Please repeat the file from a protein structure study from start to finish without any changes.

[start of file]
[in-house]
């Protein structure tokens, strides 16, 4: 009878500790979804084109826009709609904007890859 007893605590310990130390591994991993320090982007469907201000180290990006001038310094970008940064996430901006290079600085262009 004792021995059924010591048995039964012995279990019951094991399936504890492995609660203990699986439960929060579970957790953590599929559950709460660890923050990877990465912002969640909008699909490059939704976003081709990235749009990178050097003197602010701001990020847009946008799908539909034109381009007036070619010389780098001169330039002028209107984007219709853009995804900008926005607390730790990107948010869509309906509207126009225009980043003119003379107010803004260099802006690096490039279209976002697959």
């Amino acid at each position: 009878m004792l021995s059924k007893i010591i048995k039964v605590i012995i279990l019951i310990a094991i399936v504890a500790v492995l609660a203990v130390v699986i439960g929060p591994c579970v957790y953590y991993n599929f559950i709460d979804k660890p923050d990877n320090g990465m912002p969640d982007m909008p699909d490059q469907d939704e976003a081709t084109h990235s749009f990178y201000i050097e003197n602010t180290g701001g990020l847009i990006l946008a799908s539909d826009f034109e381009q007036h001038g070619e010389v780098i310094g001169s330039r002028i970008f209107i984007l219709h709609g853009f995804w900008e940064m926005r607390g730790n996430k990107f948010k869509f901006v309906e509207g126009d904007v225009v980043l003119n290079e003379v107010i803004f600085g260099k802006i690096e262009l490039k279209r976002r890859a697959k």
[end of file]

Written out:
[in-house]
């Protein structure tokens, strides 16, 4: 009878500790979804084109826009709609904007890859 007893605590310990130390591994991993320090982007469907201000180290990006001038310094970008940064996430901006290079600085262009 004792021995059924010591048995039964012995279990019951094991399936504890492995609660203990699986439960929060579970957790953590599929559950709460660890923050990877990465912002969640909008699909490059939704976003081709990235749009990178050097003197602010701001990020847009946008799908539909034109381009007036070619010389780098001169330039002028209107984007219709853009995804900008926005607390730790990107948010869509309906509207126009225009980043003119003379107010803004260099802006690096490039279209976002697959």
């Amino acid at each position: 009878m004792l021995s059924k007893i010591i048995k039964v605590i012995i279990l019951i310990a094991i399936v504890a500790v492995l609660a203990v130390v699986i439960g929060p591994c579970v957790y953590y991993n599929f559950i709460d979804k660890p923050d990877n320090g990465m912002p969640d982007m909008p699909d490059q469907d939704e976003a081709t084109h990235s749009f990178y201000i050097e003197n602010t180290g701001g990020l847009i990006l946008a799908s539909d826009f034109e381009q007036h001038g070619e010389v780098i310094g001169s330039r002028i970008f209107i984007l219709h709609g853009f995804w900008e940064m926005r607390g730790n996430k990107f948010k869509f901006v309906e509207g126009d904007v225009v980043l003119n290079e003379v107010i803004f600085g260099k802006i690096e262009l490039k279209r976002r890859a697959k």